Pet therapy and the cognitive benefits of owning pets is something that has touched my life in many ways. Being an animal welfare/pre-vet student and a veterinary assistant, the human-animal relationship encompasses the majority of my professional life; however, perhaps more importantly, pet therapy has changed the life of my grandmother following a stroke. While her motor skills were completely restored, she was constantly wrought with anxiety and depression until my grandfather suggested that they adopt a puppy.
Enter Molly, the West Highland Terrier, who would completely reshape my grandmother’s mental health for the better. Whether it was having something to care for other than herself or simply her affection for the puppy, my grandmother took control of Molly’s care: she started walking, smiling and laughing again, socializing with friends, and feeling less anxious about her health.
My grandmother is among many elderly people who have benefited from exposure to animals. Studies on lonesome, mentally ill, and physically ill people have all been relatively conclusive: exposure to animals improves people’s outlook on life and improves their cognitive well-being. In the case of the use of therapy animals on joint pain, it even reduced the amount of pain medication required by patients. It isn’t necessary for the patient to own the pet: regular visits from registered therapy dogs, puppies, kittens, and shelter cats have all proven therapeutic in various situations.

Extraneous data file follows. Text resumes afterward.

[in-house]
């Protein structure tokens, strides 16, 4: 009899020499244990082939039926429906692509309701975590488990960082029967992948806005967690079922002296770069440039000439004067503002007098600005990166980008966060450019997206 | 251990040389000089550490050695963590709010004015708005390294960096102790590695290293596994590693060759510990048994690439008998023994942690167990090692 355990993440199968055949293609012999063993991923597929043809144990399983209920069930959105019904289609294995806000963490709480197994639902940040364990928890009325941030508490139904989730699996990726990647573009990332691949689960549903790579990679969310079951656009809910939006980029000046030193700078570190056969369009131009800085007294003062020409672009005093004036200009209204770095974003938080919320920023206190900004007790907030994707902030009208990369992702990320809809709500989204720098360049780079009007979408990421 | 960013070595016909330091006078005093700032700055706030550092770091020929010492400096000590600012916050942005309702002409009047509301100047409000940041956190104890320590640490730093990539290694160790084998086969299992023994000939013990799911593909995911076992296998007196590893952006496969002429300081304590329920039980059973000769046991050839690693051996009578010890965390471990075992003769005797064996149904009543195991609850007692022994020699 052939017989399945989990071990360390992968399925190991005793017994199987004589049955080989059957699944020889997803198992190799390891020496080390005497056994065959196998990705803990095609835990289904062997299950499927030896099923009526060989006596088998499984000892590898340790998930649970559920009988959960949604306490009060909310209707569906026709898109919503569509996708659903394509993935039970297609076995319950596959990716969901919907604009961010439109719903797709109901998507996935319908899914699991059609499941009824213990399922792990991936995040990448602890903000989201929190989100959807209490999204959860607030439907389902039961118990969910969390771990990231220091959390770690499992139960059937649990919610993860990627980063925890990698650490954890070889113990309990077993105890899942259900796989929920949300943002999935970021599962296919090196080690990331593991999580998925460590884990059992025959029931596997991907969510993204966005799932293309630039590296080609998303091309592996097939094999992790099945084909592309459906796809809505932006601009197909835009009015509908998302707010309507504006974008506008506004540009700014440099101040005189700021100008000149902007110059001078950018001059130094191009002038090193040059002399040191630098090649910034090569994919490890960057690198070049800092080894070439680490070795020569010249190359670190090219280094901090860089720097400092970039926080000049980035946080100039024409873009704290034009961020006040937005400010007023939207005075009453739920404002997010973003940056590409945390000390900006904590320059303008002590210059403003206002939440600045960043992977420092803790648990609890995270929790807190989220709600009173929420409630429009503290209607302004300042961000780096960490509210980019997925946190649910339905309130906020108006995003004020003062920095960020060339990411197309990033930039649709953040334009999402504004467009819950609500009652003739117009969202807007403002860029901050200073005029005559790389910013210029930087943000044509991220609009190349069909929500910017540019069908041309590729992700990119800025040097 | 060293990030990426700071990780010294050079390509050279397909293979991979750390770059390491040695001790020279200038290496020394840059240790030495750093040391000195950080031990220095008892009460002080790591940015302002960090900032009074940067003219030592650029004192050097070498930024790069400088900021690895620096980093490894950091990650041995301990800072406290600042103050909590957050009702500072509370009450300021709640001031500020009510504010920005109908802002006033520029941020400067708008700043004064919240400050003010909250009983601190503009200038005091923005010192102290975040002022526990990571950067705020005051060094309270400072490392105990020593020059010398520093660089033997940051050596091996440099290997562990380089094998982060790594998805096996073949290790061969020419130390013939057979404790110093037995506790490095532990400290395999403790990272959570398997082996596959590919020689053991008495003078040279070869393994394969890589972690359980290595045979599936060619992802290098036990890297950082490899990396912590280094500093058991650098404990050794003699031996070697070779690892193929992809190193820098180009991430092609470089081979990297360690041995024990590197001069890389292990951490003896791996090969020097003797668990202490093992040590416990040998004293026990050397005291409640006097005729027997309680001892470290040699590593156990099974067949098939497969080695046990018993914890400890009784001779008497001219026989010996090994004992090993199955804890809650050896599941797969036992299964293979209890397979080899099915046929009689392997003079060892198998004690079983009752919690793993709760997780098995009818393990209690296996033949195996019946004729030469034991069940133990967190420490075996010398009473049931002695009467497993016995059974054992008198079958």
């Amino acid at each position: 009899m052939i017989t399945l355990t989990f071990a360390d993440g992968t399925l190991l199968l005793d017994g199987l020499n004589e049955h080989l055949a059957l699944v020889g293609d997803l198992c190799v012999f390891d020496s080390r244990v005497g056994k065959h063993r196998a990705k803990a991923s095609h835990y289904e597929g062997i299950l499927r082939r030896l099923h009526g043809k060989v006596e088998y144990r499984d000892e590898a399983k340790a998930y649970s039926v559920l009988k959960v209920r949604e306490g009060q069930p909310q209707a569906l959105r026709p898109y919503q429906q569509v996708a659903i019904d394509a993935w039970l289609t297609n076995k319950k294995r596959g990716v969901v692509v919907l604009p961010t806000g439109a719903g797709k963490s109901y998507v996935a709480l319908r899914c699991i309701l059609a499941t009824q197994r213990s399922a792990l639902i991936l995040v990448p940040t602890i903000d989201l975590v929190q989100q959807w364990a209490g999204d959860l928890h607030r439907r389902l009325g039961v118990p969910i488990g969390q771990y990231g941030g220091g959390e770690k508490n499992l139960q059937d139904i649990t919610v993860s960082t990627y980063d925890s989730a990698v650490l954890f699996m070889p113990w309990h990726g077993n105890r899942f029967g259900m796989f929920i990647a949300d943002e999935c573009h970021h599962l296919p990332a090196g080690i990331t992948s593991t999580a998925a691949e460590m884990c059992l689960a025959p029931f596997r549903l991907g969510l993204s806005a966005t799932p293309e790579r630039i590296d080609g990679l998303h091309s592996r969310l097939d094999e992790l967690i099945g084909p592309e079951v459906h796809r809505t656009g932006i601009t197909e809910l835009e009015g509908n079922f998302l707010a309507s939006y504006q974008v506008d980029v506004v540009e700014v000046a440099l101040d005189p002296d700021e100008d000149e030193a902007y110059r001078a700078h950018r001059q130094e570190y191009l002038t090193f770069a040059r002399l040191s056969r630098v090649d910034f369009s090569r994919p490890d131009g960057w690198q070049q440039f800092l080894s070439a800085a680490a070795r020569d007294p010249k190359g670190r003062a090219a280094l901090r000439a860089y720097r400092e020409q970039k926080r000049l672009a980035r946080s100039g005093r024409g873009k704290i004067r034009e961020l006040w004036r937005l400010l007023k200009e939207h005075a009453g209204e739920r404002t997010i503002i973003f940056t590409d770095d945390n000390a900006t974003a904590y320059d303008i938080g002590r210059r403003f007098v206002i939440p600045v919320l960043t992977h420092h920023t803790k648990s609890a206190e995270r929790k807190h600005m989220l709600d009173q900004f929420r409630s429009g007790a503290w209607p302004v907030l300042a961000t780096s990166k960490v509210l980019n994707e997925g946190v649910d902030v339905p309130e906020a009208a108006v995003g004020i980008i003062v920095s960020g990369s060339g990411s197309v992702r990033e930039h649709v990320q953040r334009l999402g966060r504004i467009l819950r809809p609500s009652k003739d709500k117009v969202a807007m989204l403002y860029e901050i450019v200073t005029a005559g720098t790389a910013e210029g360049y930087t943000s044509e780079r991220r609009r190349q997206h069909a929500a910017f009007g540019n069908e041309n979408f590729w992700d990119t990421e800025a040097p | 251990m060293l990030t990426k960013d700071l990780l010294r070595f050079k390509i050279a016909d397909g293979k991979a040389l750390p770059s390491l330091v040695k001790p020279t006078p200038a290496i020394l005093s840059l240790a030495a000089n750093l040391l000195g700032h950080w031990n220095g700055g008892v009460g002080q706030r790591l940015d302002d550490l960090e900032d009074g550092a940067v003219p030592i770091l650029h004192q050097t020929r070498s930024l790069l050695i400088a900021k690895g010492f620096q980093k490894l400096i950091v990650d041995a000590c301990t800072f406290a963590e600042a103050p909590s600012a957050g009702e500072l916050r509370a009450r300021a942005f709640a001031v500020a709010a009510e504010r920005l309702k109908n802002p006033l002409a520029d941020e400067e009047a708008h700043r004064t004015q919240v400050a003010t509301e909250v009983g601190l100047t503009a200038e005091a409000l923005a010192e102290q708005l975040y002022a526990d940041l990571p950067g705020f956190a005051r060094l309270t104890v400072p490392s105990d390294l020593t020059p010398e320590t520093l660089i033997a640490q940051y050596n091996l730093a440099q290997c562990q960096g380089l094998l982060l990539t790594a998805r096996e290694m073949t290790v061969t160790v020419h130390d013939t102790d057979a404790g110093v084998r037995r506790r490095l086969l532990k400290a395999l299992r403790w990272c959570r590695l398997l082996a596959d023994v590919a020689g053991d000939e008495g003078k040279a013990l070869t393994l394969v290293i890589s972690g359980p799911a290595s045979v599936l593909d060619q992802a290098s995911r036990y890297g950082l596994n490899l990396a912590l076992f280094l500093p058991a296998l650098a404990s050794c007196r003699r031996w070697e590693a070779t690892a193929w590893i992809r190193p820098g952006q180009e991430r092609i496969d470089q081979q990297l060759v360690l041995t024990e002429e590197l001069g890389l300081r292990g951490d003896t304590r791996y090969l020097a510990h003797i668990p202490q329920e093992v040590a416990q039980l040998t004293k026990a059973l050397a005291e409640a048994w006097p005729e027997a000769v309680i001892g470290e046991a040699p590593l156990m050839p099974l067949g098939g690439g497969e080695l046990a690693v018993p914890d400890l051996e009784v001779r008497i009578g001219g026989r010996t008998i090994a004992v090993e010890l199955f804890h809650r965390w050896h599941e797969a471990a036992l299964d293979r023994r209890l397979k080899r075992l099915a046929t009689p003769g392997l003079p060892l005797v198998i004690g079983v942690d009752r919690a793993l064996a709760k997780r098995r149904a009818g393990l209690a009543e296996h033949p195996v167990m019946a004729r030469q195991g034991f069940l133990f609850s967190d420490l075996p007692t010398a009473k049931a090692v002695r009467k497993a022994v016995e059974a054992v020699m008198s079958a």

Recently, animal therapy has been implemented in many situations outside of the ill and elderly. It has been used to help treat people of all ages following traumatic events such as school shootings or dealing with the stress of school exams. The following video discusses the use of therapy dogs for students following the Sandy Hook Elementary School shooting.
PTSD therapy dogs are also becoming popular among soldiers with the disorder. The following commercial describes how these dogs assist PTSD sufferers.
Why do we find animals so therapeutic? How can bumbling little puppies have such a drastic effect on our health? Experts believe it may boil down to the nature of our relationships with animals. Because of our inherent sociability as a species, we thrive on the social benefits of owning a pet. It has be found that pet ownership and interaction with animals is associated with positive feelings and reduced anxiety. Pet ownership has even been observed to increase the life of people who own pets compared to people who don’t.
While she is just a dog living a simple life, Molly has changed my grandmother’s life for the better- no doubt she has increase her lifespan significantly. I will always be grateful to that silly white dog for what she has brought to my family.